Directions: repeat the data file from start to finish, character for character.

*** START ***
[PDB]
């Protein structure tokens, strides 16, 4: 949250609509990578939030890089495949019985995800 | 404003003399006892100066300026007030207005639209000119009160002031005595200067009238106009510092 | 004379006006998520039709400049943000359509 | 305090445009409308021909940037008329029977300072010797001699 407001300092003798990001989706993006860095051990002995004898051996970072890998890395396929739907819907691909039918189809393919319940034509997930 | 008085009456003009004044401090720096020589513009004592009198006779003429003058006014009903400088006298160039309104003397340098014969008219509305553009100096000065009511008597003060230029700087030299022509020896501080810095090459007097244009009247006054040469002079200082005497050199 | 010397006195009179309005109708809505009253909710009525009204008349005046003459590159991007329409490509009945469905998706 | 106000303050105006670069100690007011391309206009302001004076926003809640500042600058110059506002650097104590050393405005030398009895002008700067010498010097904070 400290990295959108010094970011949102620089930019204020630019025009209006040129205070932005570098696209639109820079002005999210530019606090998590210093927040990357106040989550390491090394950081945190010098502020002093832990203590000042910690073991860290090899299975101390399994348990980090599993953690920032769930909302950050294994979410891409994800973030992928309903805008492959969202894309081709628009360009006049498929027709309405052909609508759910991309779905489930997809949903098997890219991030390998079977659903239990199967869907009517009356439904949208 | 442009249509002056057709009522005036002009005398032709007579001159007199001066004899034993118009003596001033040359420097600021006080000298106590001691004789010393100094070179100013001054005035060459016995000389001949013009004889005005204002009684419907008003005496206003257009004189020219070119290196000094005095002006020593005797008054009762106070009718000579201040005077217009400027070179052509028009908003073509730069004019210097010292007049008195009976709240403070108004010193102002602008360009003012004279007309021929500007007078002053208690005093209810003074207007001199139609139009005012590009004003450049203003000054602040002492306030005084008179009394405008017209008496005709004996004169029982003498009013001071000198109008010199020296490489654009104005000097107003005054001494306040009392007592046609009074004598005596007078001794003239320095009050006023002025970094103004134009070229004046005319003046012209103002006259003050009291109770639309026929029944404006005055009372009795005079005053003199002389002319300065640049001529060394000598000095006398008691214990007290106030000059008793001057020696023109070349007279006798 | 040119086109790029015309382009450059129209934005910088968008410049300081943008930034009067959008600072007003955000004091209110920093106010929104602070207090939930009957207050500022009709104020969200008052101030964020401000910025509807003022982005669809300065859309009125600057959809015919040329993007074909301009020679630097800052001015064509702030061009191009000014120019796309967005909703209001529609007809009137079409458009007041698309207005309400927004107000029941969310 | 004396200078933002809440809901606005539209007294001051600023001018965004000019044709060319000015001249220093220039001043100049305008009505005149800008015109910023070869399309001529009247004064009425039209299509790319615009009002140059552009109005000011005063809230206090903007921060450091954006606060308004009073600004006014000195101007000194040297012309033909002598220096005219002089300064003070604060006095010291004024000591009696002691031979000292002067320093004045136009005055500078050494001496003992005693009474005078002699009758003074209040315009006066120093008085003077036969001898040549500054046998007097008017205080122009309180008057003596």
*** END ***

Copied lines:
[PDB]
């Protein structure tokens, strides 16, 4: 949250609509990578939030890089495949019985995800 | 404003003399006892100066300026007030207005639209000119009160002031005595200067009238106009510092 | 004379006006998520039709400049943000359509 | 305090445009409308021909940037008329029977300072010797001699 407001300092003798990001989706993006860095051990002995004898051996970072890998890395396929739907819907691909039918189809393919319940034509997930 | 008085009456003009004044401090720096020589513009004592009198006779003429003058006014009903400088006298160039309104003397340098014969008219509305553009100096000065009511008597003060230029700087030299022509020896501080810095090459007097244009009247006054040469002079200082005497050199 | 010397006195009179309005109708809505009253909710009525009204008349005046003459590159991007329409490509009945469905998706 | 106000303050105006670069100690007011391309206009302001004076926003809640500042600058110059506002650097104590050393405005030398009895002008700067010498010097904070 400290990295959108010094970011949102620089930019204020630019025009209006040129205070932005570098696209639109820079002005999210530019606090998590210093927040990357106040989550390491090394950081945190010098502020002093832990203590000042910690073991860290090899299975101390399994348990980090599993953690920032769930909302950050294994979410891409994800973030992928309903805008492959969202894309081709628009360009006049498929027709309405052909609508759910991309779905489930997809949903098997890219991030390998079977659903239990199967869907009517009356439904949208 | 442009249509002056057709009522005036002009005398032709007579001159007199001066004899034993118009003596001033040359420097600021006080000298106590001691004789010393100094070179100013001054005035060459016995000389001949013009004889005005204002009684419907008003005496206003257009004189020219070119290196000094005095002006020593005797008054009762106070009718000579201040005077217009400027070179052509028009908003073509730069004019210097010292007049008195009976709240403070108004010193102002602008360009003012004279007309021929500007007078002053208690005093209810003074207007001199139609139009005012590009004003450049203003000054602040002492306030005084008179009394405008017209008496005709004996004169029982003498009013001071000198109008010199020296490489654009104005000097107003005054001494306040009392007592046609009074004598005596007078001794003239320095009050006023002025970094103004134009070229004046005319003046012209103002006259003050009291109770639309026929029944404006005055009372009795005079005053003199002389002319300065640049001529060394000598000095006398008691214990007290106030000059008793001057020696023109070349007279006798 | 040119086109790029015309382009450059129209934005910088968008410049300081943008930034009067959008600072007003955000004091209110920093106010929104602070207090939930009957207050500022009709104020969200008052101030964020401000910025509807003022982005669809300065859309009125600057959809015919040329993007074909301009020679630097800052001015064509702030061009191009000014120019796309967005909703209001529609007809009137079409458009007041698309207005309400927004107000029941969310 | 004396200078933002809440809901606005539209007294001051600023001018965004000019044709060319000015001249220093220039001043100049305008009505005149800008015109910023070869399309001529009247004064009425039209299509790319615009009002140059552009109005000011005063809230206090903007921060450091954006606060308004009073600004006014000195101007000194040297012309033909002598220096005219002089300064003070604060006095010291004024000591009696002691031979000292002067320093004045136009005055500078050494001496003992005693009474005078002699009758003074209040315009006066120093008085003077036969001898040549500054046998007097008017205080122009309180008057003596």